photographer, educator, artistmaplesadrienne

Photography and Podcasting;

I’ve been keeping some pretty big secrets. Behind the scenes I’ve been rebuilding my life and career as an artist. Taking control of my future and guiding my daughter by the example I lead.

Over the last ten years, I’ve watched as photography and social media have stolen our lives from the present. And as a photographer, I feel partially responsible for the desire to create a ‘picture perfect’ moment.

What’s a photograph to you?

A moment frozen in time? A feeling you don’t want to lose? A memory?

There’s a tiny Adrienne, in the bottom corner of the photo below. And those are my grandparents reading to me when I was about three years old.

Too young to recall these moments, this photograph brings me a sense of what this moment felt like. Papaw appears to be seriously addressing storytime while grandma has a silly look on her face.

I imagine she’s probably making a silly joke at my grandfather’s expense. This photo still makes me smile. I felt both joy and sorrow when I look at this frame.

Thirty-five years have gone by since this moment was captured.

This photograph was printed in the 1980’s and long ago the negatives were lost.  The 4×6 paper copy remained and this weathered piece of paper was scanned and digitized; making it possible to share it online with you now.

The advancement of technology has revolutionized our daily lives and forever altered the idea: ‘image is everything’

Photography has undergone a revolution since its inception. Within arms each, everyone had access to a camera and a world audience. We rely on our phones to tell us the stories of our lives. We qualify our lives with snapshots of our daily highlights, inundating the world with images of everything.

In the early days of photography, skilled photographers could alter images in the darkroom through creative printing methods. But this was a talent few possessed. Equipment was expensive as were the costs of printing through ‘trial and error’ to create a perfect image.

Photographs lie, this I know. I want to share authentic conversations and provide perspective behind the images that drive our lives

Today with easy access and the affordability of a digital application, almost anyone can alter an image to say whatever they want. So how can we trust images tell us the truth because they don’t?

It’s hard to tell the difference between what’s real and what’s not real??

These are my grandparents circa 1950’s

I’ve learned the conversation & the experience I provide WHILE photographing are just as important as the images.

I’ve been a storyteller my whole life. With a camera in my hand, I had the authority to engage and find a story to tell. It gave me the confidence to engage with anyone I found interesting.  A free ticket to start conversations.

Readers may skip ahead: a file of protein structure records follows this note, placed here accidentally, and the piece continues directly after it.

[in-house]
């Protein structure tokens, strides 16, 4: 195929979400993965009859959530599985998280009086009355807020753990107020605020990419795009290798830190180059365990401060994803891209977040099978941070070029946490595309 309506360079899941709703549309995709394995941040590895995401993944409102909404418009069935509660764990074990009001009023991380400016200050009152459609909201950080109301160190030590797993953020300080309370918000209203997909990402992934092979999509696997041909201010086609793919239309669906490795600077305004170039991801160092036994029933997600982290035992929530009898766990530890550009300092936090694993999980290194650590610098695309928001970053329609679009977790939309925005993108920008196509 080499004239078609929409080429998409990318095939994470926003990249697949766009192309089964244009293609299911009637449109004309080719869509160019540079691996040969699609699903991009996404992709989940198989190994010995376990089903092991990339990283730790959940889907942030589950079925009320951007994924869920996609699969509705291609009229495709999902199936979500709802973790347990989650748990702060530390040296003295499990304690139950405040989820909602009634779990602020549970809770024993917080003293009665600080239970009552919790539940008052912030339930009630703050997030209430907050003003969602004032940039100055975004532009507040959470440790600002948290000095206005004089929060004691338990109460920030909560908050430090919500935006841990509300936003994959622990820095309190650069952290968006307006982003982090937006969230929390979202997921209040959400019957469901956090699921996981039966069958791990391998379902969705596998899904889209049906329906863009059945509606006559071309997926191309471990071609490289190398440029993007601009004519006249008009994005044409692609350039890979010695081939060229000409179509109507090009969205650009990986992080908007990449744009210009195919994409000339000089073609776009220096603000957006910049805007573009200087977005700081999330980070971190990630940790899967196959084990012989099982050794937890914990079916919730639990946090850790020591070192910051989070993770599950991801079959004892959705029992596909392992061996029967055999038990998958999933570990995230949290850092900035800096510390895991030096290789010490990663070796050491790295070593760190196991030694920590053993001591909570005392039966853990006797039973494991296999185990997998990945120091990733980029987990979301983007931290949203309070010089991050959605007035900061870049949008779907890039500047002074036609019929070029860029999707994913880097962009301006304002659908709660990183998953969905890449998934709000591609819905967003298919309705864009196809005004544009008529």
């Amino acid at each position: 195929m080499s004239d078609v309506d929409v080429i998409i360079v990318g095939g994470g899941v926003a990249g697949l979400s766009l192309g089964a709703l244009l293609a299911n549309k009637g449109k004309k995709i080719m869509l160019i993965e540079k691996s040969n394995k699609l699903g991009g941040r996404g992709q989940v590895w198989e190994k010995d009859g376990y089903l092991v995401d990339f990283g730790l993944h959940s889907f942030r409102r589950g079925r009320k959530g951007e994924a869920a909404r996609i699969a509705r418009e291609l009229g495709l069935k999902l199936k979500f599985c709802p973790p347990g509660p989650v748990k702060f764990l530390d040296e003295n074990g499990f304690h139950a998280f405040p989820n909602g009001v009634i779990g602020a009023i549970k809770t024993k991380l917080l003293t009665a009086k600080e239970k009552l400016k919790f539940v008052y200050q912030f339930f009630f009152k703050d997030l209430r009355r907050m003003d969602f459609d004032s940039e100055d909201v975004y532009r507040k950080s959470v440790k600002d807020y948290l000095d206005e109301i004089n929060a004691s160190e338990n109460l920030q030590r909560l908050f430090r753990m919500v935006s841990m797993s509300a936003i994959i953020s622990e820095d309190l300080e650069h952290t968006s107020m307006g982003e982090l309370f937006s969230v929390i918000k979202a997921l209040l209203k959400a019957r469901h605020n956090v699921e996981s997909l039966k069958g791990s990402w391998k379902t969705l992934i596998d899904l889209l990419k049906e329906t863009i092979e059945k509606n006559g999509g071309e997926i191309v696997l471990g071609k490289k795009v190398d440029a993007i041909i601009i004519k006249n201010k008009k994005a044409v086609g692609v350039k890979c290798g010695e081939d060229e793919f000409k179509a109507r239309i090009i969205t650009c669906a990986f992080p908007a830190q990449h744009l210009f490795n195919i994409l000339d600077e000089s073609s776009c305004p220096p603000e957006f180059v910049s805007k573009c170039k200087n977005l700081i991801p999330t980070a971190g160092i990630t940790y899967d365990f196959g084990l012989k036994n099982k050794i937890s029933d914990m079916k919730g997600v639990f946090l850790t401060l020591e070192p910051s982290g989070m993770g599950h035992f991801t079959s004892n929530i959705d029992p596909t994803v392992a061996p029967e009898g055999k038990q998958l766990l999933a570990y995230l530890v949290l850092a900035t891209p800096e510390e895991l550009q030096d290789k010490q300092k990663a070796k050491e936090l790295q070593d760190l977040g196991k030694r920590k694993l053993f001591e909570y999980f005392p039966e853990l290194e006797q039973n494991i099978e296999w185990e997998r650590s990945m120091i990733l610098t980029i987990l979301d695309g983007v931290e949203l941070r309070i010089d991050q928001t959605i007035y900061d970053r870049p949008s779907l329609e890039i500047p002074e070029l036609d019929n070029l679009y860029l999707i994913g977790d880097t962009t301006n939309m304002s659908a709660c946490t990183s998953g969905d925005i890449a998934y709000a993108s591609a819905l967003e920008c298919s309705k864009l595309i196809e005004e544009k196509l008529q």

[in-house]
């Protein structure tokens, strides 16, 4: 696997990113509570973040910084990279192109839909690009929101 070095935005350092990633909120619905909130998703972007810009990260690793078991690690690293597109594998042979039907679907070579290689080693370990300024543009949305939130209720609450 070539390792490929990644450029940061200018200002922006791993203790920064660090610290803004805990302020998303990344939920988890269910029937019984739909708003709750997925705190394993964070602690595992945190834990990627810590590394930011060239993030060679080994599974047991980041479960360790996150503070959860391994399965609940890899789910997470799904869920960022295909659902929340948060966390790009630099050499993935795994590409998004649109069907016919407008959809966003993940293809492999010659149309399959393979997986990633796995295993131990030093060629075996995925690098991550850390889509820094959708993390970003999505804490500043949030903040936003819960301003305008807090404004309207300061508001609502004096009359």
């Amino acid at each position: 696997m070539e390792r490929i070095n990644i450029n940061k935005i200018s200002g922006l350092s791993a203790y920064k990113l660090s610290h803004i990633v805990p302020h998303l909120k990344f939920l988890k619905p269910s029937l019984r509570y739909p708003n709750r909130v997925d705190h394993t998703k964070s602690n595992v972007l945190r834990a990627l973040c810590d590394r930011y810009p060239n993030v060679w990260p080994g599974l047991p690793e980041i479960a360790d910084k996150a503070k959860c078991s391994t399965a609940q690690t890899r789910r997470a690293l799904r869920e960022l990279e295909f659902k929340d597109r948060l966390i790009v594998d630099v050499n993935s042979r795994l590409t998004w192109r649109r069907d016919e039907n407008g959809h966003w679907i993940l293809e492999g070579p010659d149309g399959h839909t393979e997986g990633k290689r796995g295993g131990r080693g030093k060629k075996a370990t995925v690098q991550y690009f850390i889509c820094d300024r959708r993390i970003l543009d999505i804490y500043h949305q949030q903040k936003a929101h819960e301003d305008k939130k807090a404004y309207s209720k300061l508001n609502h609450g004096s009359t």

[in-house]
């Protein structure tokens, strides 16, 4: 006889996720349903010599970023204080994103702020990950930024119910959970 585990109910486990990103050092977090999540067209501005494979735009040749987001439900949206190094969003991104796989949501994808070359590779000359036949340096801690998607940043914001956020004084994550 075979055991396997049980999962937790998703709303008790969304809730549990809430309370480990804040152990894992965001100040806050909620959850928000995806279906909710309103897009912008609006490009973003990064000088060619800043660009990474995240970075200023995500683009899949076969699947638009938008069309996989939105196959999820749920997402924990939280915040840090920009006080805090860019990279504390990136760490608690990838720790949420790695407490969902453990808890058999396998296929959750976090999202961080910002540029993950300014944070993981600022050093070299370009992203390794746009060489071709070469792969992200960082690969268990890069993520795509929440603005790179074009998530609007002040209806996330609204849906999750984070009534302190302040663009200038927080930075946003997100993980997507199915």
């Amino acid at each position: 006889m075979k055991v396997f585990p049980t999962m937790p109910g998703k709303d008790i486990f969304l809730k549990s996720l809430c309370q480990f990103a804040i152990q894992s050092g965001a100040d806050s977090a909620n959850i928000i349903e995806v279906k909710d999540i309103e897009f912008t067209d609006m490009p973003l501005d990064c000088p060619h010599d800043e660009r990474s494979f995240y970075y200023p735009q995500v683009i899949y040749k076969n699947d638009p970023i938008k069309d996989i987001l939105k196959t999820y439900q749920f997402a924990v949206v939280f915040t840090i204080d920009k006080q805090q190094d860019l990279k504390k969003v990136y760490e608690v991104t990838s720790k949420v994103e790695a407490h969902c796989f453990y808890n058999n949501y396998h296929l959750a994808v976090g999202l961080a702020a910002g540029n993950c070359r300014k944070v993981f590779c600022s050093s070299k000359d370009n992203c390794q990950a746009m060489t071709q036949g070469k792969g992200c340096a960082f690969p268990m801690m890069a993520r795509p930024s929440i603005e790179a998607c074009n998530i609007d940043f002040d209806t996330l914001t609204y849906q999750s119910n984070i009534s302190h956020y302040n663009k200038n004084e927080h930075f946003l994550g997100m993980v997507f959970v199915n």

We are losing the ability to connect authentically when our communication is limited to screens. Our sense of reality is affected when we enter into an echo chamber instead of sharing conversations with others who offer an alternate point of view and a varying perspective.

Images have become our primary form of communication

How did my career as a photographer & the evolution of social media bring me to the idea of a Podcast?

I can’t possibly have daily conversations with every single person in my life. Period. That’s why we all love social media so much!! We can catch up with others in a fraction of the time.

But it works against us if when we focus on what we are missing. It’s an easy trap to fall into because we compare our afternoon napping to someone who ran a marathon!

This Podcast is about connecting through conversations and storytelling.

With the invention of social media, we are now comparing every moment of our lives to the snapshots of others.  Instead of connecting when we are online, so many of us are DISCONNECTING.

I’m starting with my grandparents. I want to tell their story. So here the experiment begins. (Gulp!)

Thanks for being here.

xoxo adrienne signing off

Hi! I’m Adrienne

The first time I fell in love, it was with the 35mm Minolta camera my mom gave me in middle school.


Film taught me patience and I studied the craft before digital technology revolutionized the world-


After graduating from the Savannah College of Art & Design, I launched my studio and I've never looked back.


More than a decade later, as an artist & now mother, I'm more passionate about documenting moments, telling stories & learning from every mistake.


My mission? Helping others any way I can!


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